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Indication for treatment and long-term outcome of focal nodular hyperplasia

Authors

  • GLENN K. BONNEY,

    1. Department of Hepatobiliary and Transplantation Surgery, St James’ University, Hospital, Leeds Teaching Hospitals Trust, Leeds, UK
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  • DHANWANT GOMEZ,

    1. Department of Hepatobiliary and Transplantation Surgery, St James’ University, Hospital, Leeds Teaching Hospitals Trust, Leeds, UK
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  • AHMED AL-MUKHTAR,

    1. Department of Hepatobiliary and Transplantation Surgery, St James’ University, Hospital, Leeds Teaching Hospitals Trust, Leeds, UK
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  • GILES J. TOOGOOD,

    1. Department of Hepatobiliary and Transplantation Surgery, St James’ University, Hospital, Leeds Teaching Hospitals Trust, Leeds, UK
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  • J. PETER A. LODGE,

    1. Department of Hepatobiliary and Transplantation Surgery, St James’ University, Hospital, Leeds Teaching Hospitals Trust, Leeds, UK
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  • Mr RAJ PRASAD

    Corresponding author
    1. Department of Hepatobiliary and Transplantation Surgery, St James’ University, Hospital, Leeds Teaching Hospitals Trust, Leeds, UK
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Mr K.R. Prasad, Consultant Hepatobiliary and Transplant Surgeon, Leeds Teaching Hospitals NHS Trust, St James's University Hospital, Beckett Street, Leeds LS9 7TF, UK. Tel +44 (0) 113 2065921. fax: +44 (0) 113 2448182. E-mail: raj.prasad@leedsth.nhs.uk

Abstract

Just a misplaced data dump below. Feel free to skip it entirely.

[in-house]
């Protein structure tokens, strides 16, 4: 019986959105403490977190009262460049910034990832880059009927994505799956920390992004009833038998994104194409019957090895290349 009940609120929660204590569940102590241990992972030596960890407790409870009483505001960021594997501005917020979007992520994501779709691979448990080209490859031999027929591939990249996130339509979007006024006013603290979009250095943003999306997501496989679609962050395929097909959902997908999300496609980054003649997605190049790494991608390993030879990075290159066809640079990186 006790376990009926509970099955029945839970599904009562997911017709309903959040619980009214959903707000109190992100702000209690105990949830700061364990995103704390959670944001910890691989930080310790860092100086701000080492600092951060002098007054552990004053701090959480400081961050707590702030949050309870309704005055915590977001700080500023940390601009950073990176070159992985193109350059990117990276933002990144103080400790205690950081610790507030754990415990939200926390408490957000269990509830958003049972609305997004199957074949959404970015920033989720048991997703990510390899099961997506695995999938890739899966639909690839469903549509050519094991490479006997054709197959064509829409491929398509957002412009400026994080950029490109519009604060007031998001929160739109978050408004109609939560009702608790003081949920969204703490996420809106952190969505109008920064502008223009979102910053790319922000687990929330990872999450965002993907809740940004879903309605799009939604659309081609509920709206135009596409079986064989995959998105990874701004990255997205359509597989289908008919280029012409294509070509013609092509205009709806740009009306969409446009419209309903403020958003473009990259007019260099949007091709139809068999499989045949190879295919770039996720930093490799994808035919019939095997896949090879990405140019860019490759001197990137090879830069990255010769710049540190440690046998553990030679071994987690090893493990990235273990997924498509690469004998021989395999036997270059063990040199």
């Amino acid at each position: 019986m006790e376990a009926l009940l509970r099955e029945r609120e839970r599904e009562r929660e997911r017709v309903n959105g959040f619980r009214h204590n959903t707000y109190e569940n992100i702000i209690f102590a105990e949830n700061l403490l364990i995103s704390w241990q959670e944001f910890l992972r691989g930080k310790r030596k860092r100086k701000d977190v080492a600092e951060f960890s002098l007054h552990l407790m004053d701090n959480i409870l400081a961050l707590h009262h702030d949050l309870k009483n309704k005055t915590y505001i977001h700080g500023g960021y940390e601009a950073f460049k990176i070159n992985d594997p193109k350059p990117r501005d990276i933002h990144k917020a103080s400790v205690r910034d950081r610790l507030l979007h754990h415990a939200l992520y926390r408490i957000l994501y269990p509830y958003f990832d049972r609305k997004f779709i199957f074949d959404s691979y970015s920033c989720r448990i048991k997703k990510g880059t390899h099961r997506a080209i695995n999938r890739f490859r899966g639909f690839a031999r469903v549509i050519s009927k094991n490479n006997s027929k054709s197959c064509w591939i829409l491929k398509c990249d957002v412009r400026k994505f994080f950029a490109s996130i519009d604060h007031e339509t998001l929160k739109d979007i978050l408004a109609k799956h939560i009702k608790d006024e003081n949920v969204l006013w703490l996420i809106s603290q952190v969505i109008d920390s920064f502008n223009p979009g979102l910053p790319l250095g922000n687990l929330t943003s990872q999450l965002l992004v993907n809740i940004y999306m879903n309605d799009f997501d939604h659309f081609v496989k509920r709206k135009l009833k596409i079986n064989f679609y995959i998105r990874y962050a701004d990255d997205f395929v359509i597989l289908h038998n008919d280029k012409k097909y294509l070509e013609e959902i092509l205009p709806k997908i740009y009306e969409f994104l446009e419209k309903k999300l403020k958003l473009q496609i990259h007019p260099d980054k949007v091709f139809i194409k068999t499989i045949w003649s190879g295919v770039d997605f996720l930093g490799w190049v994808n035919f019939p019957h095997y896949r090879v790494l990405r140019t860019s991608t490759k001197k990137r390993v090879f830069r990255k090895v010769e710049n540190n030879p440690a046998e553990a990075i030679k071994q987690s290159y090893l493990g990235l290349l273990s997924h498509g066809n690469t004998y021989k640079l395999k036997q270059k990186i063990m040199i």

Introduction. Unlike malignant liver tumours, the indications for hepatic resection for benign disease are not well defined. This is particularly true for focal nodular hyperplasia (FNH). Here we summarize a single-centre experience of the diagnosis and management of FNH. Materials and methods. Using a prospectively collected database, a retrospective analysis of consecutive patients who were managed at our centre for FNH between January 1997 and December 2006 was performed. Results. The cohort was divided into two groups of patients: those who were managed surgically (n=15) and those managed conservatively (n=37). There was no correlation between tumour size and number of lesions with oral contraceptive use (p=0.07 and 0.90, respectively) and pregnancy (p=0.45 and 0.60, respectively). However, tumour size (p=0.006) and number of lesions (p=0.02) were associated with the occurrence of pain in these patients. Pain was the commonest symptom of patients (13/15) who were managed surgically. All patients underwent radiological imaging before diagnosis. The sensitivities of ultrasound, CT scanning and MRI scanning in characterizing these lesions were 30%, 70% and 87%, respectively. There were no postoperative deaths and three postoperative complications that were successfully managed non-operatively. With a median follow-up of 24 months in the surgically treated group, one patient has developed recurrent symptoms of pain. Conclusion. In this series, there was no mortality directly due to the surgical procedure and a modest morbidity, justifying surgical resections in selected patients.

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